</td></tr>
    </table>
    </body>

    (height is for NS I believe)
    Last edited by zoobie; 10-02-2002 at 11:12 PM.
    Zoobie or not Zoobie...That is the problem.
    <body onUnload="flush( ! )">

  • #6
    jkd
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    Originally posted by zoobie
    No need to bloat code...It just takes longer to load. CSS isn't the end-all of styles...rather, just another tool with it's own set of problems.

    This will center your page regardless of resolution:

    <body>
    <table width="100%" height="100%">
    <tr><td align="center" valign="middle">

    your html code here

    </td></tr>
    </table>
    </body>

    (height is for NS I believe)
    :: believes that
    body {
    width: 80%;
    margin: 0 auto;
    }

    is much shorter than that table code for centering page content ::

  • #7
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    however...

    Originally posted by zoobie
    No need to bloat code...It just takes longer to load. CSS isn't the end-all of styles...rather, just another tool with it's own set of problems.
    That is very true, zoobie, but it's important to remember that just because old-school HTML is ok now, in 3 or more years new XML browsers will not display this old code correctly. I think it's better to be forward-looking and future compatible... sometimes it's just necessary to write code how the internet gods dictate.

    In my opinion, everyone who wants to have their page still display relatively well within any amount of time should be writing well-formed XHTML.
    Code:
    <body>
    <table width="100%" height="100%">
    <tr><td align="center" valign="middle">
    
    your html code here 
    
    </td></tr>
    </table>
    </body>
    When you put this bit of code into an XHTML transitional document and attempt to verify, you will get this:
    Below are the results of checking this document for XML well-formedness and validity.

    Line 9, column 27:

    <table width="100%" height="100%">
    ^

    Error: there is no attribute "height" for this element (in this HTML version)
    You may be interested to know that not only is it not valid XHTML, it is not valid HTML 4.01 TRANSITIONAL! (the most loose of HTML DTDs)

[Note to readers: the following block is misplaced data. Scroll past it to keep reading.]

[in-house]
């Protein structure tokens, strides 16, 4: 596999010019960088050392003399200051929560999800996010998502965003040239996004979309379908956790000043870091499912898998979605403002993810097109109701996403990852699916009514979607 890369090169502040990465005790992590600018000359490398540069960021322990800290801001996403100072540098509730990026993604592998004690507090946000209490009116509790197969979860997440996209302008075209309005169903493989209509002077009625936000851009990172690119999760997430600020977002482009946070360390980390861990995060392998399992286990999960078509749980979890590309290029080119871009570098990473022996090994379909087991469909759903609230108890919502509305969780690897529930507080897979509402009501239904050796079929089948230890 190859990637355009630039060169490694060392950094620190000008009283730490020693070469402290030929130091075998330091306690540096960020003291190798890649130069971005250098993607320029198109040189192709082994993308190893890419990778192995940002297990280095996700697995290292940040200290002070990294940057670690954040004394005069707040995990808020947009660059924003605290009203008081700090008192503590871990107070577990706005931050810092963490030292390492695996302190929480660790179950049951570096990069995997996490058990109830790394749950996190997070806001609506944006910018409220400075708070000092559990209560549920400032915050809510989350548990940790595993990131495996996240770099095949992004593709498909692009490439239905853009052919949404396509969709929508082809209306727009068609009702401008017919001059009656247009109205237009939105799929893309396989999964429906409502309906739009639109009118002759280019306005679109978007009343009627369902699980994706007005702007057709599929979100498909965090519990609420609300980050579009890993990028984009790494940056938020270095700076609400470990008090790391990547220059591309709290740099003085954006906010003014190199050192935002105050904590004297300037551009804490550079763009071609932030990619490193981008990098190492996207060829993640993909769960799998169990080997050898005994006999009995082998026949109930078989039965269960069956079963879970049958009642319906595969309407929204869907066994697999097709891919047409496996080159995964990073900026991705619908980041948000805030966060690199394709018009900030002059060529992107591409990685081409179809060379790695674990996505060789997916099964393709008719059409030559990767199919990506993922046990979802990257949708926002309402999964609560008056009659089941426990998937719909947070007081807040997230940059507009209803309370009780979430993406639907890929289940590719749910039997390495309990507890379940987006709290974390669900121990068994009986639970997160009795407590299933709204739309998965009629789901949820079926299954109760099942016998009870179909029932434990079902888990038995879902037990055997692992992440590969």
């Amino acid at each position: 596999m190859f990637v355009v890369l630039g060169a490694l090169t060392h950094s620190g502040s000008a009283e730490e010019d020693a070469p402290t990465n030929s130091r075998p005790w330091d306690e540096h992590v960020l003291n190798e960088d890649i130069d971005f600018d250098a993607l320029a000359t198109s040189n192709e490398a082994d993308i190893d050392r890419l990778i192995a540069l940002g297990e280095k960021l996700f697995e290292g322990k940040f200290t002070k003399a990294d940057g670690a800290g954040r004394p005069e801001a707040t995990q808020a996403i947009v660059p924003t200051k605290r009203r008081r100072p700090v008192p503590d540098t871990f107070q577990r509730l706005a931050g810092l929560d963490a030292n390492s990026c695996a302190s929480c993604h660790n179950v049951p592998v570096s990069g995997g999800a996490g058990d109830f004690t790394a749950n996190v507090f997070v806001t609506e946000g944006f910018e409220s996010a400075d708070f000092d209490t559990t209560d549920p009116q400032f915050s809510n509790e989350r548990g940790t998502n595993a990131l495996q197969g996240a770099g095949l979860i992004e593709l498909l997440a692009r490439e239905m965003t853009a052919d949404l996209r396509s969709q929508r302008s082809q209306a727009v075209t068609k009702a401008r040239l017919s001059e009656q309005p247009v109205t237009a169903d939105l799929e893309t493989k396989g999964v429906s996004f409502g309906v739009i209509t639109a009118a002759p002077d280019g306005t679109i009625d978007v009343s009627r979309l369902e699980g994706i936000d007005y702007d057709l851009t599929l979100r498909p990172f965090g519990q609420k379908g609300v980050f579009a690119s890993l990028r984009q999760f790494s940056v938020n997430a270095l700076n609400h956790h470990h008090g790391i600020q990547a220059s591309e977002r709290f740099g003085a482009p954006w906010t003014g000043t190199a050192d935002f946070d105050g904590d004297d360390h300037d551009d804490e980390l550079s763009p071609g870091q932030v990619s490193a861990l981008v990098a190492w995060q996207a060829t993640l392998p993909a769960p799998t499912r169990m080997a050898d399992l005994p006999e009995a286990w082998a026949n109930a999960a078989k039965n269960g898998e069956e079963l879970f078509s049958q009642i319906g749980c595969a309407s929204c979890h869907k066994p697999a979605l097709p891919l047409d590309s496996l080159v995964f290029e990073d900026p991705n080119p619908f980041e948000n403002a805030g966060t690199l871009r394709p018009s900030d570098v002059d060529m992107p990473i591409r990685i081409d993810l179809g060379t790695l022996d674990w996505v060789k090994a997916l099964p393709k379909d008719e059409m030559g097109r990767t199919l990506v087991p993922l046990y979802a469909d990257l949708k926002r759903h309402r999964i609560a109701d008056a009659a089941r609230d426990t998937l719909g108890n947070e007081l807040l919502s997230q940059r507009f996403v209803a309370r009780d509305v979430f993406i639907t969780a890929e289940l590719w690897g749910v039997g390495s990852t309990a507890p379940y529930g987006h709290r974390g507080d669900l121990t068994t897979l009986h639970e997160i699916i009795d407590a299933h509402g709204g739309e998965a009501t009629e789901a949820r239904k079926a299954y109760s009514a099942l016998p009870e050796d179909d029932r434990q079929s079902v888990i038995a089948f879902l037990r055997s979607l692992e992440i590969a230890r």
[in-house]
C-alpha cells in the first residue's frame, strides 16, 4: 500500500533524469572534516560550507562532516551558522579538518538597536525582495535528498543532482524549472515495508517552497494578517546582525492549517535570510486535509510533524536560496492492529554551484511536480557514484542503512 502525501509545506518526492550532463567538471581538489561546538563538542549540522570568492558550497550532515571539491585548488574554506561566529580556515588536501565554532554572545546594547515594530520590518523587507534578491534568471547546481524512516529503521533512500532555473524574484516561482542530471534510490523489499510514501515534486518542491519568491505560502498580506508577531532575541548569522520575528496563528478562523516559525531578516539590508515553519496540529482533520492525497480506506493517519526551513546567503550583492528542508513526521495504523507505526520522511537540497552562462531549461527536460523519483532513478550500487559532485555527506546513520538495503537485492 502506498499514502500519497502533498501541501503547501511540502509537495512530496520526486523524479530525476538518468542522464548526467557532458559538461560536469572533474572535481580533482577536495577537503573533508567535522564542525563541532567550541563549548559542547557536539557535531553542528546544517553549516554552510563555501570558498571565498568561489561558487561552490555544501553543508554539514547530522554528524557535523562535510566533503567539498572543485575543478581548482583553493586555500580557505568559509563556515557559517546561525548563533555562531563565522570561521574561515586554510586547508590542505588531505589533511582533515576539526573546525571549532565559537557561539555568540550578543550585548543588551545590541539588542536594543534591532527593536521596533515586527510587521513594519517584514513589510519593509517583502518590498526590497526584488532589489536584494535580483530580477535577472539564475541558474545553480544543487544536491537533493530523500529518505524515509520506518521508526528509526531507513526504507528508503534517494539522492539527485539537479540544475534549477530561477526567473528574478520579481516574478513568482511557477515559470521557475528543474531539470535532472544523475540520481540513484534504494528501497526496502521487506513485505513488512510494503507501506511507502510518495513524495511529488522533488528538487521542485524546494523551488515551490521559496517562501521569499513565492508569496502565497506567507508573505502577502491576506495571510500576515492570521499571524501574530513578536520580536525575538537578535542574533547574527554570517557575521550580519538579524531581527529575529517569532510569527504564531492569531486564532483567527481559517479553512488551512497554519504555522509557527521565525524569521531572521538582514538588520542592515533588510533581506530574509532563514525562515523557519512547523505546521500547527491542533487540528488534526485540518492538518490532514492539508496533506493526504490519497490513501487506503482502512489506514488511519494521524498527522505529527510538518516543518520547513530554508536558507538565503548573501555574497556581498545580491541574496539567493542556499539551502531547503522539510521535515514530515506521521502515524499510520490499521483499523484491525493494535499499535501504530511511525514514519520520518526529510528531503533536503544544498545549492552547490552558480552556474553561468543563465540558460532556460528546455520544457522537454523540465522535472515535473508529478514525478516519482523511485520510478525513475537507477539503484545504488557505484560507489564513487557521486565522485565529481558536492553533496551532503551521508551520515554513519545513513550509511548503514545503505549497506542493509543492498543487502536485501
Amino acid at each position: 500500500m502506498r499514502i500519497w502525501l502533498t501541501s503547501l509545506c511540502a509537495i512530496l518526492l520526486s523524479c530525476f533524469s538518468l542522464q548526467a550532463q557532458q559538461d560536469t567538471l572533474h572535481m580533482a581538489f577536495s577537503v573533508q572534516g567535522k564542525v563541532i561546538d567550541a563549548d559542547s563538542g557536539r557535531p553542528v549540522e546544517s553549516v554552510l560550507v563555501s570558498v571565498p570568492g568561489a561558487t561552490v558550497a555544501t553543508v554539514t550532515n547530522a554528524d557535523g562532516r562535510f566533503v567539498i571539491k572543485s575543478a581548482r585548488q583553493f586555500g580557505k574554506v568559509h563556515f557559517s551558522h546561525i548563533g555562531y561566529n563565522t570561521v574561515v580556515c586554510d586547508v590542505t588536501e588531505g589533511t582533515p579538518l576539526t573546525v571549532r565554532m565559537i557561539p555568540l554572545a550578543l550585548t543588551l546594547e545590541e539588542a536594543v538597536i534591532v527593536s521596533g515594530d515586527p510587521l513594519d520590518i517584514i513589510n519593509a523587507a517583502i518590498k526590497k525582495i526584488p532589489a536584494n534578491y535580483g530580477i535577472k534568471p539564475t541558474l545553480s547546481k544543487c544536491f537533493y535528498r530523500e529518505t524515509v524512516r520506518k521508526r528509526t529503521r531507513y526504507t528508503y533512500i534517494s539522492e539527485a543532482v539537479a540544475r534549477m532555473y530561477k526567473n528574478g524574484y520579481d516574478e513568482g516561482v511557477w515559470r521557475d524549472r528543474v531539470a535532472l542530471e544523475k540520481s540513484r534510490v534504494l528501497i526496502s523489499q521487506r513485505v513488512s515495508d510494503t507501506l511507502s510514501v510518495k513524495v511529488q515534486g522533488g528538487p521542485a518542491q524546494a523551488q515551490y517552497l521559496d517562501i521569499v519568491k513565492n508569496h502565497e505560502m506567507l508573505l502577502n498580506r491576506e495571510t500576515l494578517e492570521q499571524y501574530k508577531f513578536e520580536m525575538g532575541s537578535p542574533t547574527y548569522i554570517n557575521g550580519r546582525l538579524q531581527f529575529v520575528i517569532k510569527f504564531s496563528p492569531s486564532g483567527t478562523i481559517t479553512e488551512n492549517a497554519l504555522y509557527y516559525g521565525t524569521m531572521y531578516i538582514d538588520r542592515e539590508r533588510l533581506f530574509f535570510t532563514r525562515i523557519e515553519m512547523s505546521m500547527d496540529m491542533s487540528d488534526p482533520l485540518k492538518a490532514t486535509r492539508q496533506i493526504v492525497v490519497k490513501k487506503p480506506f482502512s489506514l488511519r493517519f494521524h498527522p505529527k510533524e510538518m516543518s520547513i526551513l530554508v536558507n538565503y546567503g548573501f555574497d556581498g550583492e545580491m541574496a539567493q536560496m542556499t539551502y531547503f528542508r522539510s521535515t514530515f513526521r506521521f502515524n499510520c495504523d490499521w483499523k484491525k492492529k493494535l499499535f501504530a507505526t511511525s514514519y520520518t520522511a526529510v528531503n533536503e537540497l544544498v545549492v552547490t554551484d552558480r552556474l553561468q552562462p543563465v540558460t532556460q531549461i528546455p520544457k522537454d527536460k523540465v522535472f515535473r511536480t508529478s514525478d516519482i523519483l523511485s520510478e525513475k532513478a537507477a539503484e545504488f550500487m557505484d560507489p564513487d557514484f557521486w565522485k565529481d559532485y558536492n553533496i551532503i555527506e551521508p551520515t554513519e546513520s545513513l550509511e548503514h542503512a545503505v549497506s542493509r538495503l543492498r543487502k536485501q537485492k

If anyone is interested in doing a little reading on where the internet is going and why everyting is getting standardized, I suggest these URLS.
    http://www.webstandards.org/
    http://www.w3.org/ (home of the internet gods)
    http://www.w3schools.com/ (great URL!)
    "The focused mind can pierce through stone."
    - Japanese Maxim

  • #8
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    Originally posted by zoobie
    (height is for NS I believe)
    I find it hard to believe they'll change html...but whatever...

    Another point of standardization is selling power. Why use someone's program when they're all the same? This will probably never happen, realistically.
    Last edited by zoobie; 10-03-2002 at 03:02 AM.
    Zoobie or not Zoobie...That is the problem.
    <body onUnload="flush( ! )">

  • #9
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    Well, they may not change HTML persay, but they are changing the way that it can and is supposed to be written. It all ties into propriety and standardization, which is where I'll have to disagree with you, zoobie. I think that if you look at the history of computer, propriety always gives way to standardization. The success of Unix and ASCII over their many propriety predicessors are two very good examples... the recent exponential growth of Linux as a substitute for windows, especially for businesses and embedded software is another.